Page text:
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Alexander McQueen donates fabric to Central Saint Martins and University of Westminster London Fashion Week graduate shows


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Alexander McQueen has established a new scheme which will redirect the brand’s surplus house fabrics to international fashion students and institutions across the UK. 

The brand’s Creative Director Sarah Burton was inspired to start the initiative after holding talks and workshops with students at the Alexander McQueen store.

“It’s inspired all of us, and reminded me of being a student, and how tough it is when you can’t afford to buy fabric for your final collection,” Burton commented. “I was so lucky because when I first worked at McQueen, Lee helped me source fabrics for my final collection. It’s even harder today, and at a time when we all feel precious resources must be properly used.”

The British fashion house introduced its series of open access installations at its Bond Street store in January 2019. The first installation, Unlocking Stories, showcased the workmanship which goes into five select pieces from the brand’s spring/summer 2019 collection.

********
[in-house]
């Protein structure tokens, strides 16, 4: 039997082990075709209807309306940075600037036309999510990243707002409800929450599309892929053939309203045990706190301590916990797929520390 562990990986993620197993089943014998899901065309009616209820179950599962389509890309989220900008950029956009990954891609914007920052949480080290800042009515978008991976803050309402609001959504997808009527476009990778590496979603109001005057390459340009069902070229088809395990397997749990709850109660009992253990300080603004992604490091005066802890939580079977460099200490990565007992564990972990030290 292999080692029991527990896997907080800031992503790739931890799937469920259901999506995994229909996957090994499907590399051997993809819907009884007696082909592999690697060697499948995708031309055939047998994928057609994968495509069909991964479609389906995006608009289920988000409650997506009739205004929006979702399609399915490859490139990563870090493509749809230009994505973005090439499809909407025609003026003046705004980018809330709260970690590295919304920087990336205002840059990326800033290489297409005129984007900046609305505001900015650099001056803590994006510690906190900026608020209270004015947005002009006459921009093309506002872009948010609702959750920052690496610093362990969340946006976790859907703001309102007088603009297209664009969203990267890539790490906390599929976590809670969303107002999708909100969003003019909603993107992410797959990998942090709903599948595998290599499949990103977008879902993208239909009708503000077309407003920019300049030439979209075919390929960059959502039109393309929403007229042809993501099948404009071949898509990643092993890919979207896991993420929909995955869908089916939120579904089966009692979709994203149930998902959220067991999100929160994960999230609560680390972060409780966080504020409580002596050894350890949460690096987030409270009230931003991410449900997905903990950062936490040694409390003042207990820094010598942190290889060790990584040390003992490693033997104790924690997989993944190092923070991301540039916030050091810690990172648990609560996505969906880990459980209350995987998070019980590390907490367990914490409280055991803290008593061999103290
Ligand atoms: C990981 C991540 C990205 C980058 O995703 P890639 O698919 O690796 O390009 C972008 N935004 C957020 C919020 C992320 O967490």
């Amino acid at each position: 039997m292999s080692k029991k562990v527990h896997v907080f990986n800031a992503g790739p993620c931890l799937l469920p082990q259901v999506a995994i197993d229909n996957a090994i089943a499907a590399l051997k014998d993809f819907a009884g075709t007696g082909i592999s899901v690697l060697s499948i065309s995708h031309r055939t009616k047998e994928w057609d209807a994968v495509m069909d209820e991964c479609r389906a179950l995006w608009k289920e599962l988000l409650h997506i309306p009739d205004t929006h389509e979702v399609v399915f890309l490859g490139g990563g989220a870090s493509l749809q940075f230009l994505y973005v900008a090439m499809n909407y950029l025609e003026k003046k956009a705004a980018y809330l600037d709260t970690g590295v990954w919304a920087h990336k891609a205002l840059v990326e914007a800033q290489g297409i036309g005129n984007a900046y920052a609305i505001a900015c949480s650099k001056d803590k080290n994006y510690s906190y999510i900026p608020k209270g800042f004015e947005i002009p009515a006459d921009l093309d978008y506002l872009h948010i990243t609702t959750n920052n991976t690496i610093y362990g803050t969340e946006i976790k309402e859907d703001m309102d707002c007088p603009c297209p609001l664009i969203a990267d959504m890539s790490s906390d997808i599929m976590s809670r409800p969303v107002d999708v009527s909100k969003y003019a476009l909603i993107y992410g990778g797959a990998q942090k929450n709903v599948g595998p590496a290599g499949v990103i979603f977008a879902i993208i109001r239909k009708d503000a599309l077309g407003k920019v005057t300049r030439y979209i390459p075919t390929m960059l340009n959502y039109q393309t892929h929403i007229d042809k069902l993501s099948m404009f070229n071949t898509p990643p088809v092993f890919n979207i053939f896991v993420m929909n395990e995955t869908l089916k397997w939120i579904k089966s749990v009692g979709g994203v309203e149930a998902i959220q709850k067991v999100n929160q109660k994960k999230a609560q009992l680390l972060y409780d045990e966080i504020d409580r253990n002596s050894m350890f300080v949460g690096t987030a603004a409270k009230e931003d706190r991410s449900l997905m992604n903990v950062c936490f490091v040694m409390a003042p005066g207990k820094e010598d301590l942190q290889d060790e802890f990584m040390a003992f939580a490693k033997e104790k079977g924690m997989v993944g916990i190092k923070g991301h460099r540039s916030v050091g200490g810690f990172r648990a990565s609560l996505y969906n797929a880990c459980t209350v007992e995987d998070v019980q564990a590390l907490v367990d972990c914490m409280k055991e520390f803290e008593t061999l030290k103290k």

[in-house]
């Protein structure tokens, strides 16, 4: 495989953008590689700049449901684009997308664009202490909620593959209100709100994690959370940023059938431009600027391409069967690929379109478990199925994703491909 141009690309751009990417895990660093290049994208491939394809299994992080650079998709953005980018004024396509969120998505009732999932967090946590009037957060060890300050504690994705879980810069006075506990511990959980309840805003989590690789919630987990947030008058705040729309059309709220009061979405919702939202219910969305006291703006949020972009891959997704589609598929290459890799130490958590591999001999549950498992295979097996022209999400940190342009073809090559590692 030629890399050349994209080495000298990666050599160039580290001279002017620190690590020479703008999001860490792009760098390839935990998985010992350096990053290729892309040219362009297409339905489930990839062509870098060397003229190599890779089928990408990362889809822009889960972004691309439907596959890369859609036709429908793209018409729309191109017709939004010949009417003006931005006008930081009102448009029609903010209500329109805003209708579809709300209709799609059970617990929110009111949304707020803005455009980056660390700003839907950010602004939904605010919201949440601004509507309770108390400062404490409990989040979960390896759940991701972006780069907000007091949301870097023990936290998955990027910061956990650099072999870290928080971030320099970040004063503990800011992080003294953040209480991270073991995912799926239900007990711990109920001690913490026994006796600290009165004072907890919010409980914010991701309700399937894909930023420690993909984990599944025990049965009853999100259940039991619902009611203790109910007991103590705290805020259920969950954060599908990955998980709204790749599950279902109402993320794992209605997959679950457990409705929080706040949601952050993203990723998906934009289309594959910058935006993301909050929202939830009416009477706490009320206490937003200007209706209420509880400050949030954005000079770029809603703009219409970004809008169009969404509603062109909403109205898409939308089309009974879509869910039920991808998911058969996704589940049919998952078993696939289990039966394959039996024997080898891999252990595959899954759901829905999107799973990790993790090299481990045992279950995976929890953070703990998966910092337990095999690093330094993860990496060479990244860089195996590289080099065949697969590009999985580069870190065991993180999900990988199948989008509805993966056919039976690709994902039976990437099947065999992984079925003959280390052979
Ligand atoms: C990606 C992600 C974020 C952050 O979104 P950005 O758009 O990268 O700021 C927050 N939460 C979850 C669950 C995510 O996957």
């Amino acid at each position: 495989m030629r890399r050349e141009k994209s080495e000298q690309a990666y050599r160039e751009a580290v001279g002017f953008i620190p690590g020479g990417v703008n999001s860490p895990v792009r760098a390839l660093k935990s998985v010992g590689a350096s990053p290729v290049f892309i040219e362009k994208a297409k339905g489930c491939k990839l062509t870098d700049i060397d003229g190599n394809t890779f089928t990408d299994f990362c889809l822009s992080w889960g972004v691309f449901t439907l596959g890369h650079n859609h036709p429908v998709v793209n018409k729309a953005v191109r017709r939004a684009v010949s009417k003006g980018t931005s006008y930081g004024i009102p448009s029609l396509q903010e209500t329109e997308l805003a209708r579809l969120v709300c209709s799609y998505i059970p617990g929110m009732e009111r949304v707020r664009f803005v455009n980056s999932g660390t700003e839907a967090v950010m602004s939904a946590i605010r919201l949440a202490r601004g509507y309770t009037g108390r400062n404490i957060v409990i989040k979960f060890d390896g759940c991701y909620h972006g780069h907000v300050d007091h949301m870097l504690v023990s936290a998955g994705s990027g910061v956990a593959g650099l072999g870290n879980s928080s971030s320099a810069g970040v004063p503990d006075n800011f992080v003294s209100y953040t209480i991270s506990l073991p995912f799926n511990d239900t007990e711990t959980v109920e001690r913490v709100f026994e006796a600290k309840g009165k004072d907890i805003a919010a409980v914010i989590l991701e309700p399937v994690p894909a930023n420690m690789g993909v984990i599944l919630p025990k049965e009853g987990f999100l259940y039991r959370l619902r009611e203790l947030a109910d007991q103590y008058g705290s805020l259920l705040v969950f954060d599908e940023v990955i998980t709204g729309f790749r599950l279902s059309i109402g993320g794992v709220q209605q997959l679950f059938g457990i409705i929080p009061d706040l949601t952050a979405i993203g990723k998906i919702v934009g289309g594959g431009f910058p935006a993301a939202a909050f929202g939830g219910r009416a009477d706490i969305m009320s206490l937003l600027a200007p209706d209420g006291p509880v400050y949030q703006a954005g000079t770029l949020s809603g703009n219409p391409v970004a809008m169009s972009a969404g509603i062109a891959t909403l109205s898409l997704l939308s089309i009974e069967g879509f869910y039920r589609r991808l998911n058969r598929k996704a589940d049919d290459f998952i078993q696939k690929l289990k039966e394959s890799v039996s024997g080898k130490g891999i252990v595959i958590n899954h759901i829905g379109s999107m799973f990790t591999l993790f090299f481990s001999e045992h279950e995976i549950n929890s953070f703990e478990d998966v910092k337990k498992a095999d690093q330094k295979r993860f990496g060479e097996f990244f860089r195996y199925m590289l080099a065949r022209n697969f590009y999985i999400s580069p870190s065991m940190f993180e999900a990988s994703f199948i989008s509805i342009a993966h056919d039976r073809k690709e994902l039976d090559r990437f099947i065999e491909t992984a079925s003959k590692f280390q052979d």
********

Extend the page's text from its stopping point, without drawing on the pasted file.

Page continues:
The Roses exhibition (Tim Beddow)

So popular was Unlocking Stories that the brand then curated its latest exhibit, Roses, which includes archival pieces from Lee McQueen’s time at the brand.

The brand’s first activation under its new discarded fabric initiative is this evening. Many of the fabrics used in the Central Saint Martins and University of Westminster graduate shows have been donated by McQueen.

One such graduate showcasing his designs tonight is University of Westminster student Steven Stokey-Dayley, who has designed his pieces using discarded fabric from the brand. 

“You go into studying fashion fantasising about your final collection, but you have no idea what it’s going to cost. It’s only when you’re two years deep into it that you suddenly realise that people are spending £10,000 to £15,000 on their shows,” mused Stokey-Daley, ahead of tonight’s showcase.

The ‘Marlowe’ wool tattersall check raglan trench coat has draped belted sleeves (Steven Stokey-Dayley)

For Burton though, who’s helmed the brand since Lee McQueen’s death in 2010, it seemed a no-brainer to donate these surplus materials, as the brand has “never thrown anything away.”

“The ethos at Alexander McQueen means that everything we use in researching and designing collections has always been archived and stored”, Burton noted. 

Alexander McQueen was founded by Lee Alexander McQueen in 1992 and after Lee’s death in 2010, Burton was promoted from Head of Design for womenswear to Creative Director, a role which she has occupied ever since.

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